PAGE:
Let me begin by dishing out this well-worn saw: the brewing industry has undergone radical changes in the past ten years. When I first started blogging, I can recall tracking down new and exciting beers from other states that you had to make a special trip just to taste or buy. Since I've stopped blogging, it's hard to go anywhere without seeing beers from all over the country, let alone the world, on the menu at places that aren't even all that beer-centric. There are countless styles to choose from, new breweries to become acquainted with, and a wide range of quality. This should represent the triumph of the consumer, but much like the music industry these days, it's hard to sift through the noise. And much like that favorite album from yesteryear you still queue up on Spotify, there are certain beers that you always return to for their familiarity.

So what's "always there" actually mean? To me, this implies a reliable beverage that can satiate my palate's desires at any given moment; a beer that I don't have to think about to enjoy it, but when I do I appreciate it all the more. I can come up with a handful of beers that fit this motif, but one that sticks out indelibly in my mind is Stiegl Goldbrau. That's right, the pale Austrian lager that comes in pint cans. And let's start with that: cans. Great for transporting a light-sensitive product, as well as portability to places that don't allow glass containers (most useful in the summertime). Furthermore, it's a PINT - my preferred volume for easy-drinking, relatively-low ABV Central European beer.

Though if it were just tall cans of beer I was after, I could choose from thousands. Why this one? Well, for starters, it's inoffensive. I can drink this beer in the sweltering summer heat, or in the dead of winter. But inoffensive doesn't mean it has to taste like nothing (I'm looking at you, Landshark Lager). In this case, I'm talking about appreciating the subtle nuances, being nudged with flavor rather than beaten over the head by it. Goldbrau offers a pleasing, noble hop aroma and a touch, just a touch, of pale malt sweetness that makes it akin to a Munich Helles lager. A clean, drying finish allows you to take another sip and experience it all over again.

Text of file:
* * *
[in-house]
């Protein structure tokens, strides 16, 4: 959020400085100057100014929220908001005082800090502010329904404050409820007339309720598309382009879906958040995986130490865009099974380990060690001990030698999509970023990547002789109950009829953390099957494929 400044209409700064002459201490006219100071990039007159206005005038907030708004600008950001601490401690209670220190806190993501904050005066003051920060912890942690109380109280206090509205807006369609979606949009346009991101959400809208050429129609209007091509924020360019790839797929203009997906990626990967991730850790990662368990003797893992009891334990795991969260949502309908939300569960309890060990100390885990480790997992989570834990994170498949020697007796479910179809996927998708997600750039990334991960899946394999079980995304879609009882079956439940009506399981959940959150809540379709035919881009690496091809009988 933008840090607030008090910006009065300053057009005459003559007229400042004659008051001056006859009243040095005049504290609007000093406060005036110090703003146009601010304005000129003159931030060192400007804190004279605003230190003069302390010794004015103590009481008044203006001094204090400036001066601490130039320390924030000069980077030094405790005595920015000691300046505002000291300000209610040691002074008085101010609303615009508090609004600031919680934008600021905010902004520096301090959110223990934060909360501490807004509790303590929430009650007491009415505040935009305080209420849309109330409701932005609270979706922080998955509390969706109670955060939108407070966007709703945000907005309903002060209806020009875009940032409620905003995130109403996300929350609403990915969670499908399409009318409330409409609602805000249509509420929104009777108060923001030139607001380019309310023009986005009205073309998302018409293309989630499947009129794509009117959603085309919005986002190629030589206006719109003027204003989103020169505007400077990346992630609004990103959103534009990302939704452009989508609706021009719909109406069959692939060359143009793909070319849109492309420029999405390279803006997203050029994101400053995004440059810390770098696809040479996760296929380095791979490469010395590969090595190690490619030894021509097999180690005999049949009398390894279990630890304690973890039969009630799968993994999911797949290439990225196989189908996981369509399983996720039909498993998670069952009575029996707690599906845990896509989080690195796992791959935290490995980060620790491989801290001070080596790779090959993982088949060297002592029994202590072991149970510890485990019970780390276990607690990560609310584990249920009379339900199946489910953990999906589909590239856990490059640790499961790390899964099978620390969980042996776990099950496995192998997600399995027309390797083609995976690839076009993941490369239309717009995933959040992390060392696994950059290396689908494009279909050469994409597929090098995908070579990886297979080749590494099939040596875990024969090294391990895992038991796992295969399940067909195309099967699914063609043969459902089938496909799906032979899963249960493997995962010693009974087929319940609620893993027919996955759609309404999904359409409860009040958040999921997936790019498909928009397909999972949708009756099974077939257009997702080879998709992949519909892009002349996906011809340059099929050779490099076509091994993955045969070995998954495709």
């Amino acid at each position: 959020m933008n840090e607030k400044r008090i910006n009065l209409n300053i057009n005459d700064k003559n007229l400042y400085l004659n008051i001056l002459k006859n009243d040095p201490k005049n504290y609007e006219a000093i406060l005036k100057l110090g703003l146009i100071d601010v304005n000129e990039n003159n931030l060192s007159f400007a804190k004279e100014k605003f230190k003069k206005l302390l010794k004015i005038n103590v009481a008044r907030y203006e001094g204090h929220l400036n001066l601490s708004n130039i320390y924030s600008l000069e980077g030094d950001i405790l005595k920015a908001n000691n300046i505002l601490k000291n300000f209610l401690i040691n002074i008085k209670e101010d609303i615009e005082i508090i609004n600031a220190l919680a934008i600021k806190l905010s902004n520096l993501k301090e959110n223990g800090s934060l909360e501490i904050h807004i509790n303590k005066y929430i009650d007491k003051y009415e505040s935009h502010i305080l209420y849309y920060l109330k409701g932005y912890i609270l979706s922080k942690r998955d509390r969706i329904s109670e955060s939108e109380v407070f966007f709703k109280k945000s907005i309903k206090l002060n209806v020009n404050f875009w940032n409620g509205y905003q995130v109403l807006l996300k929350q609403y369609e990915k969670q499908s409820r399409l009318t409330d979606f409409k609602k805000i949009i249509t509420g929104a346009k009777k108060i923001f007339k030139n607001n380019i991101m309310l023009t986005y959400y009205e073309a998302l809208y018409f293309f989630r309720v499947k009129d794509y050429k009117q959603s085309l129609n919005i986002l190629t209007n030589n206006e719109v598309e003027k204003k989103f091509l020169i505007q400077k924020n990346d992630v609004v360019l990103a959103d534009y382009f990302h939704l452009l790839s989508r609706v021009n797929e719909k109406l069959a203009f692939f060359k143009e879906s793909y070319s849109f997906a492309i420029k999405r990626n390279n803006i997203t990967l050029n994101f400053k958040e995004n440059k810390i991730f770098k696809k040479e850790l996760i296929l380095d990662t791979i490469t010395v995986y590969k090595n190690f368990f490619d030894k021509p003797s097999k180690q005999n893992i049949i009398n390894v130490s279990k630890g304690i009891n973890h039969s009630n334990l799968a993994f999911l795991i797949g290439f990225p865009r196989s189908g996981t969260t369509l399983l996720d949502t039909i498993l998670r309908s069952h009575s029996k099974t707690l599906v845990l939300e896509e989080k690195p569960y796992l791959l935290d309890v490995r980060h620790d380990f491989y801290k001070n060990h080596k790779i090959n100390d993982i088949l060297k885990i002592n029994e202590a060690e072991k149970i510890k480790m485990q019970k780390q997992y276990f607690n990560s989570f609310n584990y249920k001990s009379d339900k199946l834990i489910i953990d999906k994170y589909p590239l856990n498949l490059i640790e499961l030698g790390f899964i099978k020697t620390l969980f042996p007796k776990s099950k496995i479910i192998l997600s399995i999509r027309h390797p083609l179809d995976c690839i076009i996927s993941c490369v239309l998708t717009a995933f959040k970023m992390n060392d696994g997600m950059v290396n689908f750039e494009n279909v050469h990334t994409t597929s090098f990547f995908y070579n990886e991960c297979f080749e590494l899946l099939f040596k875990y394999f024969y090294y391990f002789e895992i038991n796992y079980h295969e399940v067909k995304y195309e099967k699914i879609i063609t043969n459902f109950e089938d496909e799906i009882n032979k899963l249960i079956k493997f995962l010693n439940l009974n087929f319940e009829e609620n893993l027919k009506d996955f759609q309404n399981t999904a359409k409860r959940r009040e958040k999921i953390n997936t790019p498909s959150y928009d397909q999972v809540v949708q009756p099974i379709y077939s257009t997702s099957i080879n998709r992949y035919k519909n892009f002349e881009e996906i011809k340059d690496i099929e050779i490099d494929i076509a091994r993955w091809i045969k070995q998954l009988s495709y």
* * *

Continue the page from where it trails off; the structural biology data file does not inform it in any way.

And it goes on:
I could stop there, but I won't. The last, and most important criterion for me, is that it's consistently well-made. And this is after being transported thousands of miles from Salzburg to the States. Brewing is the intersection of art and science, and too much of either can leave you reaching for something else. But too often I think "craft" beer drinkers prize the unbridled whims of one madcap brewer over the technical prowess of another. It's infuriating to hear some zealots dismiss all lagers, and thus centuries of brewing knowledge and discovery, with the wave of a hand. When I drink this beer, I'm reminded of how light lagers came to be so long ago, and the concentrated efforts that were necessary for them to come to fruition and ultimately fill my glass.

Though I may never become the conservative-minded Teuton, content with drinking the one beer produced by the village brewery that dates back to the 13th century, I do prize a beer that's "always there". Though a beer may seem "simple" or common, I'm surprised at how many breweries miss the mark. If it were so easy, I'd have a difficult time choosing an "always there" beer. But it wasn't hard at all. For me, Stiegl Goldbrau is that beer.

Thursday, August 6, 2015

Guest Post: Summer Nights Drinking with Steady Flames

It's been a while since I had a guest post on Fuggled, and we have a returning writer here today, Renée Francoeur. Rather than witter on myself, here's Renée....

There were three women out on the lake in a giant, multi-coloured, inflatable tube. One, sitting upright with the poise of a ballerina, had a Nymphaea alba woven into her dark Spanish hair, and a stick she was using as a Venetian oar. The other two, sprawled out on their bellies, had tossed off their bikini tops, one hand each sunk below the tea-coloured surface.